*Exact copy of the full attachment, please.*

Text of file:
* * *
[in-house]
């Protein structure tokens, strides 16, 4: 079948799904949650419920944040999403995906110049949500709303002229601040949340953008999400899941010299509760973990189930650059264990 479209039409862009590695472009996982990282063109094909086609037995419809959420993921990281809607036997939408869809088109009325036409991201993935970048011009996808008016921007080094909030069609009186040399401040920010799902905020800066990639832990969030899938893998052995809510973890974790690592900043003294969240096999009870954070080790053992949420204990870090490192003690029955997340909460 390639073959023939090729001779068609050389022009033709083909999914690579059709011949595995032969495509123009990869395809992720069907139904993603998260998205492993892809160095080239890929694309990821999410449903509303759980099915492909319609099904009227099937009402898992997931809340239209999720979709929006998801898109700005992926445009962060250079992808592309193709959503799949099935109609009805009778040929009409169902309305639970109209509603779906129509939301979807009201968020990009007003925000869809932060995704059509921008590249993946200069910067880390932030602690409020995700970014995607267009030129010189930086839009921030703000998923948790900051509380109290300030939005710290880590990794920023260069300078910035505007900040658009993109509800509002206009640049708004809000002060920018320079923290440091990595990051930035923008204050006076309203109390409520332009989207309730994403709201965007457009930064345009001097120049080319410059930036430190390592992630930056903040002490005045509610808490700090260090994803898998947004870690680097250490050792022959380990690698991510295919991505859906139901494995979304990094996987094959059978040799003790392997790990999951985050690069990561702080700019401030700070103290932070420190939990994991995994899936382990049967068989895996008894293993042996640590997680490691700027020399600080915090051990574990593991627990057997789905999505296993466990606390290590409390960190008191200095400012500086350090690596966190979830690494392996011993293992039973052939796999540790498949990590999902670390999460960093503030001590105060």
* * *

[in-house]
């Protein structure tokens, strides 16, 4: 079948799904949650419920944040999403995906110049949500709303002229601040949340953008999400899941010299509760973990189930650059264990 479209039409862009590695472009996982990282063109094909086609037995419809959420993921990281809607036997939408869809088109009325036409991201993935970048011009996808008016921007080094909030069609009186040399401040920010799902905020800066990639832990969030899938893998052995809510973890974790690592900043003294969240096999009870954070080790053992949420204990870090490192003690029955997340909460 390639073959023939090729001779068609050389022009033709083909999914690579059709011949595995032969495509123009990869395809992720069907139904993603998260998205492993892809160095080239890929694309990821999410449903509303759980099915492909319609099904009227099937009402898992997931809340239209999720979709929006998801898109700005992926445009962060250079992808592309193709959503799949099935109609009805009778040929009409169902309305639970109209509603779906129509939301979807009201968020990009007003925000869809932060995704059509921008590249993946200069910067880390932030602690409020995700970014995607267009030129010189930086839009921030703000998923948790900051509380109290300030939005710290880590990794920023260069300078910035505007900040658009993109509800509002206009640049708004809000002060920018320079923290440091990595990051930035923008204050006076309203109390409520332009989207309730994403709201965007457009930064345009001097120049080319410059930036430190390592992630930056903040002490005045509610808490700090260090994803898998947004870690680097250490050792022959380990690698991510295919991505859906139901494995979304990094996987094959059978040799003790392997790990999951985050690069990561702080700019401030700070103290932070420190939990994991995994899936382990049967068989895996008894293993042996640590997680490691700027020399600080915090051990574990593991627990057997789905999505296993466990606390290590409390960190008191200095400012500086350090690596966190979830690494392996011993293992039973052939796999540790498949990590999902670390999460960093503030001590105060």